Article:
FIG. 9 depicts in schematic form the section of FIG. 8 in a later stage of fabrication after removal of portions of the metal-oxide capacitor dielectric layer and of the top electrode layer in accordance with the invention;

FIG. 10 depicts in schematic form the section of FIG. 9 in a later stage of fabrication after deposition of a nonconductive hydrogen barrier layer on the substrate in accordance with the invention;

FIG. 11 depicts in schematic form the section of FIG. 10 in a later stage of fabrication after deposition of a third insulator layer (ILD) on the substrate in accordance with the invention;

FIGS. 12 and 12A depict in schematic form the section of FIG. 11 in a later stage of fabrication after etching of vias and trenches, followed by deposition of metal in accordance with the invention to form bit-line and plate-line electrical contacts;

FIG. 13 depicts in schematic form an alternative embodiment in accordance with the invention in which a single conductive plug makes electrical contact from a wiring layer to the switch; and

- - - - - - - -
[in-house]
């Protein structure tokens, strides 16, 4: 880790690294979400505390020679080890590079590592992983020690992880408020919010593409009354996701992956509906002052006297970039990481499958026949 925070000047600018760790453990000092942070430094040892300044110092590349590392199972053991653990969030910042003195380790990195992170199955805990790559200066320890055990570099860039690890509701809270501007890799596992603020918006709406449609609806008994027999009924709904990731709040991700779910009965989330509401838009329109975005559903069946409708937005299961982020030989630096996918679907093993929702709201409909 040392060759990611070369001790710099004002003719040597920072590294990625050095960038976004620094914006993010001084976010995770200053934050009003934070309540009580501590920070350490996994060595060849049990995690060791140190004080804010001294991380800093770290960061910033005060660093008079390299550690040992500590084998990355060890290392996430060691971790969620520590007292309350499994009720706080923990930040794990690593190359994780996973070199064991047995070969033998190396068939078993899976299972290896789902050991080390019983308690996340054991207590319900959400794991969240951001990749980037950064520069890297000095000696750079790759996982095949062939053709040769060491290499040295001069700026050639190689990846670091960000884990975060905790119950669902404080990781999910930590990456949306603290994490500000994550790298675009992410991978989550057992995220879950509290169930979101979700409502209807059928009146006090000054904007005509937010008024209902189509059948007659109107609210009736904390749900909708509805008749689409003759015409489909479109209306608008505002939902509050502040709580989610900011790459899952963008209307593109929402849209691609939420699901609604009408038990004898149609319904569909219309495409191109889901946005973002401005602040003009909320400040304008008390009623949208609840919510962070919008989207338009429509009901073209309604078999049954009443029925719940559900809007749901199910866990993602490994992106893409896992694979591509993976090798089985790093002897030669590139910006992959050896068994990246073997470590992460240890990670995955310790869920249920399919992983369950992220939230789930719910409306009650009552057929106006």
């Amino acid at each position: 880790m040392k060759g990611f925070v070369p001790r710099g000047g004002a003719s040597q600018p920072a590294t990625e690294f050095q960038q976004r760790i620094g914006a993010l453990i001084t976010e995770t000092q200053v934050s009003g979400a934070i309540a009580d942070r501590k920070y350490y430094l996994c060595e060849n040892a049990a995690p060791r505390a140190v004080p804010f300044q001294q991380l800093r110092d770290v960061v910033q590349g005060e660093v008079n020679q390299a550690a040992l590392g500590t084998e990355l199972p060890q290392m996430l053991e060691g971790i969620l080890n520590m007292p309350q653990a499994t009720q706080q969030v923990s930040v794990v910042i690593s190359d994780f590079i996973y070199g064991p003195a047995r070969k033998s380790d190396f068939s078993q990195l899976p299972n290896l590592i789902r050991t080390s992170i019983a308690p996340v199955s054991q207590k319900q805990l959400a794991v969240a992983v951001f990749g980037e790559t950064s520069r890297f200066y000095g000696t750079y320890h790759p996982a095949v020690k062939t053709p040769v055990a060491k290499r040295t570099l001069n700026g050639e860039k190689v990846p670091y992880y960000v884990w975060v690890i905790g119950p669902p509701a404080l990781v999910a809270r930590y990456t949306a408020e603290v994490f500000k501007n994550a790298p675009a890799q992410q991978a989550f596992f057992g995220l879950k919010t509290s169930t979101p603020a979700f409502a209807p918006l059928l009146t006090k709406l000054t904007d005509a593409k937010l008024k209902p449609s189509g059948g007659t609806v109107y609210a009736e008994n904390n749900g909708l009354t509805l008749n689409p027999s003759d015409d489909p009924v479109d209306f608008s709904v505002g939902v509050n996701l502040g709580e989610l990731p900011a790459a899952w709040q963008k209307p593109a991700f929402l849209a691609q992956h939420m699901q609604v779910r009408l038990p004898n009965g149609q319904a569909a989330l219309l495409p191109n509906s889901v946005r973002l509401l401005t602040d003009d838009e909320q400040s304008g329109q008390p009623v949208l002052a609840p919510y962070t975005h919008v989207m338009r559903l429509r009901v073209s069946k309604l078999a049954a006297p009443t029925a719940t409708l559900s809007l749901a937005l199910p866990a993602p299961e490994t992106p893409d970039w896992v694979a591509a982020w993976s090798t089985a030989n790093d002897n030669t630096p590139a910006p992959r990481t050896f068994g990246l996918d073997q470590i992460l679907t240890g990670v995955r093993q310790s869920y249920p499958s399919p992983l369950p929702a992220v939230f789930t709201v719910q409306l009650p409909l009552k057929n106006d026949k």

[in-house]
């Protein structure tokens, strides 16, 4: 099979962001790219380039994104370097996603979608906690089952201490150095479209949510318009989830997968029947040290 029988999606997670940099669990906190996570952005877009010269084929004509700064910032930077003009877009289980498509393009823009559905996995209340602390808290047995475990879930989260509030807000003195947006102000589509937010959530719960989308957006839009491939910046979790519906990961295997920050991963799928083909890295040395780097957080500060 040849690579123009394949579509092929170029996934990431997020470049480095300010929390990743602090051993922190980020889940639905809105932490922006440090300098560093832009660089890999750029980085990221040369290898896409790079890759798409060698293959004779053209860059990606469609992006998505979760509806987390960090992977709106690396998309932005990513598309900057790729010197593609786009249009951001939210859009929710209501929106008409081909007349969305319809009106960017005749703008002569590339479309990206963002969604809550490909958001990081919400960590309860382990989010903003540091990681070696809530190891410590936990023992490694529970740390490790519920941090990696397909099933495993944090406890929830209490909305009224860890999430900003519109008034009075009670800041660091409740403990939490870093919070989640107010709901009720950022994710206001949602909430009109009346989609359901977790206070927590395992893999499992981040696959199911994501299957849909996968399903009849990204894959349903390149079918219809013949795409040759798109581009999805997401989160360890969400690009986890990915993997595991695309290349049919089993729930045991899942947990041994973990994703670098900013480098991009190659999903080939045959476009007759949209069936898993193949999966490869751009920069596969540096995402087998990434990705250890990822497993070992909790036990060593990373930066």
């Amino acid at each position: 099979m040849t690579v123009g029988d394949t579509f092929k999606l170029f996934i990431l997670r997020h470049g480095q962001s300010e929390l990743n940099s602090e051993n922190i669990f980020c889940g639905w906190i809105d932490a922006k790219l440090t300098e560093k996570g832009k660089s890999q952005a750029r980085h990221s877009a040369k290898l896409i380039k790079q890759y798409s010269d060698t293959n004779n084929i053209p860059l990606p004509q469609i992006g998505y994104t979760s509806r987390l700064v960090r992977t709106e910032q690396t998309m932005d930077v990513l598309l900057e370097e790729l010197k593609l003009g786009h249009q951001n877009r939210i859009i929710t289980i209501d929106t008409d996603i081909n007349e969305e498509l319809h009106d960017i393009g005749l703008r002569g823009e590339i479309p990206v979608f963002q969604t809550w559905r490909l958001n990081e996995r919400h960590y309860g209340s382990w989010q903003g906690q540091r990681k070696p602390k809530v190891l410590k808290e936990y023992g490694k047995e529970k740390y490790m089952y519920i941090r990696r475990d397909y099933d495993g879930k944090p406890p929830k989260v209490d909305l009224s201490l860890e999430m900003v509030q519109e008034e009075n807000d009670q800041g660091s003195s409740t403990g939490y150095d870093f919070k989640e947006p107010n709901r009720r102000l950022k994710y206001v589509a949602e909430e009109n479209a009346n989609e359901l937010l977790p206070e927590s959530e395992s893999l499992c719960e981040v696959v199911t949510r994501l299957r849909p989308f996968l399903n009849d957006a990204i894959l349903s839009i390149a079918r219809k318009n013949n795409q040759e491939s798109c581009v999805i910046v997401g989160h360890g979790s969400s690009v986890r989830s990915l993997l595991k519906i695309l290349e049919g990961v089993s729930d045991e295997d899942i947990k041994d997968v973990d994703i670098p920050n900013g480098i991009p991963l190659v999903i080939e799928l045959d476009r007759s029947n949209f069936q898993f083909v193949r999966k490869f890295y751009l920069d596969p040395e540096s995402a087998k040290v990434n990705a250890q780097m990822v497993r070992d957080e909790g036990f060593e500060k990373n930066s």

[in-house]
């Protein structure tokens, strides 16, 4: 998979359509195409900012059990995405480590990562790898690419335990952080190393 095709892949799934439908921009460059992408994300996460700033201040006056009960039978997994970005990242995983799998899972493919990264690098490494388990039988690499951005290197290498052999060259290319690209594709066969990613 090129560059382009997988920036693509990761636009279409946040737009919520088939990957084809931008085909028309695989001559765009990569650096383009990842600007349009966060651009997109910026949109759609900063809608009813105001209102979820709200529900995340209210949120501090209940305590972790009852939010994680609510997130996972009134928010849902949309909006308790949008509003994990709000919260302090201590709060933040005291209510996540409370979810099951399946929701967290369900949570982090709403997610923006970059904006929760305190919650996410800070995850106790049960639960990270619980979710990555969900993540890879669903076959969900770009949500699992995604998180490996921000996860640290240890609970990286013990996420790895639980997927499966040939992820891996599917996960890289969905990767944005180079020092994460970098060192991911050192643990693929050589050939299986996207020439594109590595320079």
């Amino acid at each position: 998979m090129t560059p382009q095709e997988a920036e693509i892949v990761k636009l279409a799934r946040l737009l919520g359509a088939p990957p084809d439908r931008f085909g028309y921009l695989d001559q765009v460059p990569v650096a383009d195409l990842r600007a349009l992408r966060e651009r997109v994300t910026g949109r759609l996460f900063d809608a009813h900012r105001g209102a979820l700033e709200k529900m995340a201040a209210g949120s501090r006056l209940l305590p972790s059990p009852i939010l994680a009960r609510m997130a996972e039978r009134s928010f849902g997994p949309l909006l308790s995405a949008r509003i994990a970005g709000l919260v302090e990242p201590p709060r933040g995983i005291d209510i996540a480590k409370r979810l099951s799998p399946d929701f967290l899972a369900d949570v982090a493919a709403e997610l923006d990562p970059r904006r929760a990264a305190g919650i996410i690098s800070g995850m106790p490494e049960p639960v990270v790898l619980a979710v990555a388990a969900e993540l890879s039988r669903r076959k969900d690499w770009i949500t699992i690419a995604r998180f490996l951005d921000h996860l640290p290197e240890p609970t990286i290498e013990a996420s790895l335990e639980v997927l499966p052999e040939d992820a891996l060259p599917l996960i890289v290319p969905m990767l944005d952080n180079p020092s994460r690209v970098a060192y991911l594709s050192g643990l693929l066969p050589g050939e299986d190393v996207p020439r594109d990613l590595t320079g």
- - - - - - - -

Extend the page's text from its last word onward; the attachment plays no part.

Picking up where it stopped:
FIG. 14 depicts in schematic form a top-view section of an integrated circuit in accordance with the invention showing relative positions of capacitors, memory regions, non-memory regions, and electrical contacts.

DETAILED DESCRIPTION OF THE INVENTION

Embodiments in accordance with the invention are described herein with reference to FIGS. 1-14. It should be understood that FIGS. 2-14, depicting integrated circuits in sequential stages of fabrication in accordance with the invention, are not meant to be actual plan or cross-sectional views of an actual integrated circuit device. In actual devices, the layers will not be as regular and the thicknesses may have different proportions. The various layers in actual devices often are curved and possess overlapping edges. The figures instead show idealized representations which are employed to explain more clearly and fully embodiments of the invention than would otherwise be possible. Also, the figures represent only one of innumerable variations of ferroelectric and dielectric devices that could be fabricated in accordance with the invention.